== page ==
Sometimes operators find detailing, and sometimes detailing finds them. When Justin Labato got laid off from his job at a wood shop a decade ago he was like many other displaced workers during the economic downturn, out of work and contemplating his next move.
Having a little extra time on his hands and in possession of a newly purchased used car in need of a serious scrubbing, he took it upon himself to learn how to detail his vehicle. He turned to an old colleague at a car audio shop for a few tips on how to properly detail his new ride, and was soon hooked on the industry.
“He showed me a few things like how to use a clay bar,” Labato says. “I was just amazed about how smooth it made the surface. I cleaned and detailed my vehicle and realized at that point that I was digging it. I liked the work and I liked the results.”
|Justin Labato will serve as the IDA’s president|
for a yearlong term.
With his newfound detailing knowledge under his belt, Labato went in search of a local detailer to help mentor and teach him the necessary skills he would need to open his own detailing enterprise. Not surprisingly, finding an operator willing to teach their future competition proved to be difficult.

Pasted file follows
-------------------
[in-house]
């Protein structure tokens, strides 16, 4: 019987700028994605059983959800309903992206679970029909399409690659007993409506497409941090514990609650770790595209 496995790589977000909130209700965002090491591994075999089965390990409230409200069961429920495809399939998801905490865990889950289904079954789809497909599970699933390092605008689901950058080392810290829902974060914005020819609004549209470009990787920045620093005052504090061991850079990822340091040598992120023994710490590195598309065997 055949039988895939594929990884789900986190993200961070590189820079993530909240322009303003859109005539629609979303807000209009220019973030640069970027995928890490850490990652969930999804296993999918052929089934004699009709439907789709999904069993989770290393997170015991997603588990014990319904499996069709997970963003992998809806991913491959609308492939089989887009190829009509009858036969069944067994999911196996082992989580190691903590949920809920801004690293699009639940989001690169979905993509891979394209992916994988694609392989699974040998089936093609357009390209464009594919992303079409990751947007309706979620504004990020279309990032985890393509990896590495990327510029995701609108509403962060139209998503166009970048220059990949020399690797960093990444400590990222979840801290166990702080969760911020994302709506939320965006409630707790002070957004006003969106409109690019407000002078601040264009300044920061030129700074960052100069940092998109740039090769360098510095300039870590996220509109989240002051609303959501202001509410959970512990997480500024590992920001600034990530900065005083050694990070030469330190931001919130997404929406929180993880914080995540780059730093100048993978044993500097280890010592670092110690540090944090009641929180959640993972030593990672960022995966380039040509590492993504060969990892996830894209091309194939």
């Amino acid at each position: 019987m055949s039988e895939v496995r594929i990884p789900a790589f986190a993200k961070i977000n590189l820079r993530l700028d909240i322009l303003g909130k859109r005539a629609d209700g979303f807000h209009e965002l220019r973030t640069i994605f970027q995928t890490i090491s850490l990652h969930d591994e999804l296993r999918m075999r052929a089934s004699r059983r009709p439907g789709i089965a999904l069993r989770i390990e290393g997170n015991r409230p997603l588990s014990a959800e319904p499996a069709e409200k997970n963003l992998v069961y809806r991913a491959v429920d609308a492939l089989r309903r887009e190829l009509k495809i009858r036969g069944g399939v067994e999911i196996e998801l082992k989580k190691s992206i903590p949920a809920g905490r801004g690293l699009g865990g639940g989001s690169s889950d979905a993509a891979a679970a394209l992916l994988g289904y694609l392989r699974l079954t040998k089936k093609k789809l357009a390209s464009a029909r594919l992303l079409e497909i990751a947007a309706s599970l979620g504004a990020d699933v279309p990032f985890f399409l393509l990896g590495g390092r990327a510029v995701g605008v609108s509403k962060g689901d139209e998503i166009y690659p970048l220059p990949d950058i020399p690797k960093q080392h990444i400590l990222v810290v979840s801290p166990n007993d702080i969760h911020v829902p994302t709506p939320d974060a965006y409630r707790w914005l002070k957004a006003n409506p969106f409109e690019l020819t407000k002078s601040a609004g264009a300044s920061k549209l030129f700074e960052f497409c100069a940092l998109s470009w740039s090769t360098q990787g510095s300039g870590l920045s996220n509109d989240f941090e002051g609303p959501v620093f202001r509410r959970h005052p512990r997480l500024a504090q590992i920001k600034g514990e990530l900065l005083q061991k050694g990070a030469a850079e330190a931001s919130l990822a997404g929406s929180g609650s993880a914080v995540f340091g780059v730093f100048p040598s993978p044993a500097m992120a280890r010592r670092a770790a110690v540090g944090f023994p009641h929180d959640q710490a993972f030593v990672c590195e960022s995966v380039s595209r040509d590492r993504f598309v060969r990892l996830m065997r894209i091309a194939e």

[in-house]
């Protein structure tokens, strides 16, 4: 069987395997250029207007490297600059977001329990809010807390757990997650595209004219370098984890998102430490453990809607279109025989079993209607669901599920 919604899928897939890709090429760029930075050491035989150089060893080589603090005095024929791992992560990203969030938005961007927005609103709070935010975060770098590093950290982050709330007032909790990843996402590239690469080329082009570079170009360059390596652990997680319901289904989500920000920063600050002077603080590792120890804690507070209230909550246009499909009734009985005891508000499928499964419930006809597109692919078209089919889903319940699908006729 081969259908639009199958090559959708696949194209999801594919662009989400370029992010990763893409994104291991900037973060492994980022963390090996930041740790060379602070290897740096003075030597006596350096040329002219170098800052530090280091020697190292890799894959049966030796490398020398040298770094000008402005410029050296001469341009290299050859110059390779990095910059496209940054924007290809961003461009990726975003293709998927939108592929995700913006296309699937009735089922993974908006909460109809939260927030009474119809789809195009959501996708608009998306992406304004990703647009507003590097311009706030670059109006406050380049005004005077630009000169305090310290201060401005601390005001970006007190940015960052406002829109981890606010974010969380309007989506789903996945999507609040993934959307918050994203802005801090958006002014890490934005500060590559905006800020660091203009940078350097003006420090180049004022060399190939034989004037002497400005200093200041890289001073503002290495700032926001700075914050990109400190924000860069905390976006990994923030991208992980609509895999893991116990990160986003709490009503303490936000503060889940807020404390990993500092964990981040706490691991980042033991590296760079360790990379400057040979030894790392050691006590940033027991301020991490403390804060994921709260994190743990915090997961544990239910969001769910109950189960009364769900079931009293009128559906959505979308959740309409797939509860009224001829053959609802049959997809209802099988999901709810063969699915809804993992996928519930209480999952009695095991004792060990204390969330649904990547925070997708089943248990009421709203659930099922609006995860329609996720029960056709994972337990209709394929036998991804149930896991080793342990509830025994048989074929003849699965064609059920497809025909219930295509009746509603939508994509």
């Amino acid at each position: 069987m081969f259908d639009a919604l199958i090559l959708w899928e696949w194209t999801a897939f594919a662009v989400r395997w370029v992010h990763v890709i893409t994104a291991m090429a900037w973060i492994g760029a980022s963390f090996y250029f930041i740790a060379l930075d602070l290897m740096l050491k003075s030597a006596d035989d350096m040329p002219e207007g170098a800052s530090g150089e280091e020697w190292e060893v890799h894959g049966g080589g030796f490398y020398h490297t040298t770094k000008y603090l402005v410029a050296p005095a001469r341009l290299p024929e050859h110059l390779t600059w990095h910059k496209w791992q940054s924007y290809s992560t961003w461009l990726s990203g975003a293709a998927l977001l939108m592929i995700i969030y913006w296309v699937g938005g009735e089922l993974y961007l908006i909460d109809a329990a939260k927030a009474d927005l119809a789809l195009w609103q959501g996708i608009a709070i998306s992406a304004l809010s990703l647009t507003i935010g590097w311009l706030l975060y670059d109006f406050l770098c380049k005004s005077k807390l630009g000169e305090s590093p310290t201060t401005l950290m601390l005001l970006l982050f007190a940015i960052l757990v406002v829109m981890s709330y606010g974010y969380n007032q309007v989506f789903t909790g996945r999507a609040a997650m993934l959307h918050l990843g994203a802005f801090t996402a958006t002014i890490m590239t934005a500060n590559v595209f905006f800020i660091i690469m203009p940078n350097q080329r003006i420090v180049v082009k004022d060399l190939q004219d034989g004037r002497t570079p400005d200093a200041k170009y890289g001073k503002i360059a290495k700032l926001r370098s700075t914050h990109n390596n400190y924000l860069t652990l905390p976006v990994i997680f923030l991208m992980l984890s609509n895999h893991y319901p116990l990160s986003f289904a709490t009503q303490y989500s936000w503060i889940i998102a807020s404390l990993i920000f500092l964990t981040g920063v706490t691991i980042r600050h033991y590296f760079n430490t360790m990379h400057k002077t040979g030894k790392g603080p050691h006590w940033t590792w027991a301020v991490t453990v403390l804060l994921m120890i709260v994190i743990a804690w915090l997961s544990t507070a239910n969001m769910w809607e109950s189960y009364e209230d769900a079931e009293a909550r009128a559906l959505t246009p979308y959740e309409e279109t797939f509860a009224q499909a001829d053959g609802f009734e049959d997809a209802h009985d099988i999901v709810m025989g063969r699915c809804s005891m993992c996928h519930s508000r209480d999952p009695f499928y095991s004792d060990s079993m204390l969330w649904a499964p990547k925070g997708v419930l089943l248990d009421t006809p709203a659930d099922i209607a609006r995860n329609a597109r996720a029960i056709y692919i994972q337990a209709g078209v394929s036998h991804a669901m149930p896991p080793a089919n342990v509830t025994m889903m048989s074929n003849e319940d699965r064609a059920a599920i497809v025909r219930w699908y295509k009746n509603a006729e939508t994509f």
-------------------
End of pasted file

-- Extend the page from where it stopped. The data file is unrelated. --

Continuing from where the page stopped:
“Everyone denied me once I told them I wanted to start my own business,” he says “The last guy on my list was the most intimidating because he had the best reputation. But he actually gave me an opportunity to learn alongside him.”
Labato started working as a professional detailer in June of 2008 and within six short months would take over the reins. The previous owner was looking to transition out of the business and Labato was looking to enter the industry — the perfect situation for a budding entrepreneur. The serendipitous relationship had Labato sitting at the helm of a well-established detail operation in prosperous Melbourne, FL.
As if going from rookie detailer to business owner wasn’t enough change for Labato, he was faced with a business-defining decision just weeks into taking over the shop. His friends over at the car audio shop had an opportunity for him — their 1,800-foot window tint bay was available and they wanted Labato to take over the space.